It is our pleasure to announce that the NovaCustom NV41 Series laptop has become the fifth Qubes-certified computer for Qubes 4.X!

About the NovaCustom NV41 Series

Photo of the NovaCustom NV41 Series

The NV41 Series is a 14-inch laptop from NovaCustom, a European vendor known for their highly customizable, Linux-friendly laptops. This 12th Generation Intel Core (Alder Lake) laptop comes with Dasharo coreboot open-source firmware, USB-C charging, the latest Intel Xe graphics, and up to 64 GB of memory.

Qubes-certified configurations

The following configuration options are certified for Qubes OS 4.X:


  • Intel Core i5-1240P processor
  • Intel Core i7-1260P processor


  • 2 x 16 GB Kingston DDR4 SODIMM 3200 MHz (32 GB total)
  • 1 x 32 GB Kingston DDR4 SODIMM 3200 MHz (32 GB total)
  • 2 x 32 GB Kingston DDR4 SODIMM 3200 MHz (64 GB total)

M.2 storage chip:

  • Samsung 980 SSD (all capacities)
  • Samsung 980 Pro SSD (all capacities)

Wi-Fi and Bluetooth:

  • Intel AX-200/201 Wi-Fi module 2976 Mbps, 802.11ax/Wi-Fi 6 + Bluetooth 5.2
  • Killer (Intel) Wireless-AX 1675x M.2 Wi-Fi module 802.11ax/Wi-Fi 6E + Bluetooth 5.3
  • Blob-free: Qualcomm Atheros QCNFA222 Wi-Fi 802.11a/b/g/n + Bluetooth 4.0
  • No Wi-Fi/Bluetooth chip

Notes on Wi-Fi and Bluetooth options

  • When viewed in a Linux environment with lspci, the “Killer (Intel) Wireless-AX 1675x M.2 Wi-Fi module 802.11ax/Wi-Fi 6E + Bluetooth 5.3” device displays the model number “AX210.” However, according to its Intel Ark entry (in the “Product Brief” file), they are actually the same Wi-Fi module.

  • Similarly, when viewed in a Linux environment with lspci, the “Blob-free: Qualcomm Atheros QCNFA222 Wi-Fi 802.11a/b/g/n + Bluetooth 4.0” device displays the model number “AR9462,” which seems to be just the Wi-Fi chip model number, whereas “QCNFA222” seems to be the model number of the whole device (which include Bluetooth). Meanwhile, the Bluetooth device presents itself as “IMC Networks Device 3487.”

  • The term “blob-free” is used in different ways. In practice, being “blob-free” generally does not mean that the device does not use any closed-source firmware “blobs.” Rather, it means that the device comes with firmware preinstalled so that it does not have to be loaded from the operating system. In theory, the preinstalled firmware could be open-source, but as far as we know, that is not the case with this particular Atheros Wi-Fi/Bluetooth module. (Qualcomm has published firmware source code in the past, but only for other device models, as far as we are aware.) Meanwhile, the Free Software Foundation (FSF) considers unmodifiable preinstalled firmware to be part of the hardware, hence they regard such hardware as “blob-free” from a software perspective. While common usage of the term “blob-free” often follows the FSF’s interpretation, it is worthwhile for Qubes users who are concerned about closed-source firmware to understand the nuance.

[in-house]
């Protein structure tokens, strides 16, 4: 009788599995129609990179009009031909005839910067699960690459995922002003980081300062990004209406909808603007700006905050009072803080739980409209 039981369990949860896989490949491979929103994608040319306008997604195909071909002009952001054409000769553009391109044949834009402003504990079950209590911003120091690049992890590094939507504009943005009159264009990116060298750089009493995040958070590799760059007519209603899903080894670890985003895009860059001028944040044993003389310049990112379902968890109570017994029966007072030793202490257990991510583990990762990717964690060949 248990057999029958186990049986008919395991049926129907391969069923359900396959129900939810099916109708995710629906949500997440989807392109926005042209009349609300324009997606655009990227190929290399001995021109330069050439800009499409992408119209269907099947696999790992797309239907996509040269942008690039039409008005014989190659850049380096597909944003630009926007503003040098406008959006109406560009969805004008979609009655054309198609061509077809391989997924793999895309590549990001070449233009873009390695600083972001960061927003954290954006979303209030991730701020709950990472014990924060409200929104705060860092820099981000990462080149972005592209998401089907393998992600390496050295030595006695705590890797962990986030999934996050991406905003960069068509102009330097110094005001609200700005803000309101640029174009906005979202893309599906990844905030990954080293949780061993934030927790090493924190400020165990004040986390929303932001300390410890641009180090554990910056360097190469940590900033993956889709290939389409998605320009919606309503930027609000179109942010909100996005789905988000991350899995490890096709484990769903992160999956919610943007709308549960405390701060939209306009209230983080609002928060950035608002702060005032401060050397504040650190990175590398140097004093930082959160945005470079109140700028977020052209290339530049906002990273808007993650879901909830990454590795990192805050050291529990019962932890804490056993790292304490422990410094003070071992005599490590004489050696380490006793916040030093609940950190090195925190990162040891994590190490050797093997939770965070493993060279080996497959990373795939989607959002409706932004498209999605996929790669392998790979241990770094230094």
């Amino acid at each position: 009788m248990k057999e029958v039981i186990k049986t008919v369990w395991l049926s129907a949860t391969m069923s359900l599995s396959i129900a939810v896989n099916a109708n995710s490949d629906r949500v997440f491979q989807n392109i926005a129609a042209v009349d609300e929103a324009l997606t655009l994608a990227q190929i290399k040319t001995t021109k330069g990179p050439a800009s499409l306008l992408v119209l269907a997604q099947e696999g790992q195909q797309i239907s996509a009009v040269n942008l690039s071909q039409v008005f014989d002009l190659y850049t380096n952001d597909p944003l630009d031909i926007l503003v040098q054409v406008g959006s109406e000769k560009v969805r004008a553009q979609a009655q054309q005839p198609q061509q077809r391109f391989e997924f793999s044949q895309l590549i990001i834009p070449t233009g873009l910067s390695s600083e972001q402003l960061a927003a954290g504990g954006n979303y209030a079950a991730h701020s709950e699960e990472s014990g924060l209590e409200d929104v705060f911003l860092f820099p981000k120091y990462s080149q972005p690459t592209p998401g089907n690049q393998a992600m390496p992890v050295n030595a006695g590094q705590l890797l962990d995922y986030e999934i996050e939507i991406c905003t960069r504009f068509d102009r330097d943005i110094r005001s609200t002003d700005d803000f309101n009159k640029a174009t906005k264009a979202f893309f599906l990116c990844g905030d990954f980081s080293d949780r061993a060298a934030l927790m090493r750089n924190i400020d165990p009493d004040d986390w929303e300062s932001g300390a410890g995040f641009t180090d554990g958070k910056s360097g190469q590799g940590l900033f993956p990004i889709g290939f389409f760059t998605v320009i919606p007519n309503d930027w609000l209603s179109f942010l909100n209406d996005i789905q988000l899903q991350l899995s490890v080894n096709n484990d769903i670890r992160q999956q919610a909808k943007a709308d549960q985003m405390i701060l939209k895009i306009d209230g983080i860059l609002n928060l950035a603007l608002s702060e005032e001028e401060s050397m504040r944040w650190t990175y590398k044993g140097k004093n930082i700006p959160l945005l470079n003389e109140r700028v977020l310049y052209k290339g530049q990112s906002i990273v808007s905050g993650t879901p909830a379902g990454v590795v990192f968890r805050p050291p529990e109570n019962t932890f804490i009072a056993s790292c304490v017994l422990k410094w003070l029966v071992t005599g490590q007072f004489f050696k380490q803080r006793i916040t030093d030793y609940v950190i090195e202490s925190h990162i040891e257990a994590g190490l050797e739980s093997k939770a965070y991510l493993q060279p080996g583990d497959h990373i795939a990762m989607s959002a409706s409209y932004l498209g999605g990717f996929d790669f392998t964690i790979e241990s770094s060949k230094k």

Special note regarding the need for kernel-latest

Beginning with Qubes OS 4.1.2, the Qubes installer includes the kernel-latest package and allows users to select this kernel option from the GRUB menu when booting the installer. At the time of this announcement, kernel-latest is required for the NovaCustom NV41 Series to function properly. Therefore, all potential purchasers and users of this model should be aware that they will have to select a non-default option (Install Qubes OS RX using kernel-latest) from the GRUB menu when booting the installer. However, since Linux 6.1 has officially been promoted to being a long-term support (LTS) kernel, it will become the default kernel at some point, which means that the need for this non-default selection is only temporary.

What is Qubes-certified hardware?

Qubes-certified hardware is hardware that has been certified by the Qubes developers as compatible with a specific major release of Qubes OS. All Qubes-certified devices are available for purchase with Qubes OS preinstalled. Beginning with Qubes 4.0, in order to achieve certification, the hardware must satisfy a rigorous set of [requirements], and the vendor must commit to offering customers the very same configuration (same motherboard, same screen, same BIOS version, same Wi-Fi module, etc.) for at least one year.

Qubes-certified computers are specific models that are regularly tested by the Qubes developers to ensure compatibility with all of Qubes’ features. The developers test all new major versions and updates to ensure that no regressions are introduced.

It is important to note, however, that Qubes hardware certification certifies only that a particular hardware configuration is supported by Qubes. The Qubes OS Project takes no responsibility for any vendor’s manufacturing, shipping, payment, or other practices, nor can we control whether physical hardware is modified (whether maliciously or otherwise) en route to the user.